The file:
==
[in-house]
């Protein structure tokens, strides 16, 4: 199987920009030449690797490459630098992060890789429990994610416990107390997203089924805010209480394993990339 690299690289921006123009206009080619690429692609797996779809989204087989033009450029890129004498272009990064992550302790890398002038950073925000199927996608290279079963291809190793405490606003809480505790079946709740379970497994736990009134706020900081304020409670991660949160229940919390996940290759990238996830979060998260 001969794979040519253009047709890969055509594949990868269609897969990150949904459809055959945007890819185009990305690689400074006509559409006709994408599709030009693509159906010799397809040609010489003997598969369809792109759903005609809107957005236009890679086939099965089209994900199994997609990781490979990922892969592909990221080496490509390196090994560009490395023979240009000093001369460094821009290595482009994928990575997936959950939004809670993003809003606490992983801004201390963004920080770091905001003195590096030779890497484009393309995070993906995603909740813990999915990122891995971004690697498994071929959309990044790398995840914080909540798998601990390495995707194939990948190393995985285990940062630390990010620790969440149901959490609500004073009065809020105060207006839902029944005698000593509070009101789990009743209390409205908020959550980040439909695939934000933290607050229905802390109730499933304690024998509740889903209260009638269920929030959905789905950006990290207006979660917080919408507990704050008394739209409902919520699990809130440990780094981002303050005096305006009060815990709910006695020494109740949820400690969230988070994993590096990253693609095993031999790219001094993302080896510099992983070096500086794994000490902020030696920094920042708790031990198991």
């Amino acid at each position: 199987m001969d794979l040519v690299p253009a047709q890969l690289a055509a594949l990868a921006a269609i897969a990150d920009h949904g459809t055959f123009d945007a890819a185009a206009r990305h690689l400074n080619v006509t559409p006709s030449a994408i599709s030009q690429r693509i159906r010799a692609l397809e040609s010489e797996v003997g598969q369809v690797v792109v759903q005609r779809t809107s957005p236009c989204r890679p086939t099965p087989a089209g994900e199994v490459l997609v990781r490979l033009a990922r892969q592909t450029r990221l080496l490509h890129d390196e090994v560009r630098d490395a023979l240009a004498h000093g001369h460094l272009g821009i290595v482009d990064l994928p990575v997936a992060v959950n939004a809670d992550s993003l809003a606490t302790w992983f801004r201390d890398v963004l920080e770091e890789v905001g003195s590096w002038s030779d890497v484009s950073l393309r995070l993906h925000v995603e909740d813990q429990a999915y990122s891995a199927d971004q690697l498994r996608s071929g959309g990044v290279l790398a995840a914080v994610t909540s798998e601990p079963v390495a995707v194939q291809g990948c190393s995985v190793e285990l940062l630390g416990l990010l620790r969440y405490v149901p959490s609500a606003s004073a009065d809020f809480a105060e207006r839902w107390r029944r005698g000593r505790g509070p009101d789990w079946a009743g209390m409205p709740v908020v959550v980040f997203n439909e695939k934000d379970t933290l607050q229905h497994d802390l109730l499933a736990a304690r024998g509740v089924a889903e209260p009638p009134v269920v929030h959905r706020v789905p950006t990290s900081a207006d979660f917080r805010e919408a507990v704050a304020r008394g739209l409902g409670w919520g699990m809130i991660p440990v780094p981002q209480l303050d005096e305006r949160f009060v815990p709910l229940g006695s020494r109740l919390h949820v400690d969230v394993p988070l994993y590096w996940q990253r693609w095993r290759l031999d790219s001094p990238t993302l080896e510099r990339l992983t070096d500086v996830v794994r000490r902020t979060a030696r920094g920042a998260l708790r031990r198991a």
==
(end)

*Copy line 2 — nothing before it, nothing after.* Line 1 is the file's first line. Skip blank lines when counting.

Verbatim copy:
């Protein structure tokens, strides 16, 4: 199987920009030449690797490459630098992060890789429990994610416990107390997203089924805010209480394993990339 690299690289921006123009206009080619690429692609797996779809989204087989033009450029890129004498272009990064992550302790890398002038950073925000199927996608290279079963291809190793405490606003809480505790079946709740379970497994736990009134706020900081304020409670991660949160229940919390996940290759990238996830979060998260 001969794979040519253009047709890969055509594949990868269609897969990150949904459809055959945007890819185009990305690689400074006509559409006709994408599709030009693509159906010799397809040609010489003997598969369809792109759903005609809107957005236009890679086939099965089209994900199994997609990781490979990922892969592909990221080496490509390196090994560009490395023979240009000093001369460094821009290595482009994928990575997936959950939004809670993003809003606490992983801004201390963004920080770091905001003195590096030779890497484009393309995070993906995603909740813990999915990122891995971004690697498994071929959309990044790398995840914080909540798998601990390495995707194939990948190393995985285990940062630390990010620790969440149901959490609500004073009065809020105060207006839902029944005698000593509070009101789990009743209390409205908020959550980040439909695939934000933290607050229905802390109730499933304690024998509740889903209260009638269920929030959905789905950006990290207006979660917080919408507990704050008394739209409902919520699990809130440990780094981002303050005096305006009060815990709910006695020494109740949820400690969230988070994993590096990253693609095993031999790219001094993302080896510099992983070096500086794994000490902020030696920094920042708790031990198991």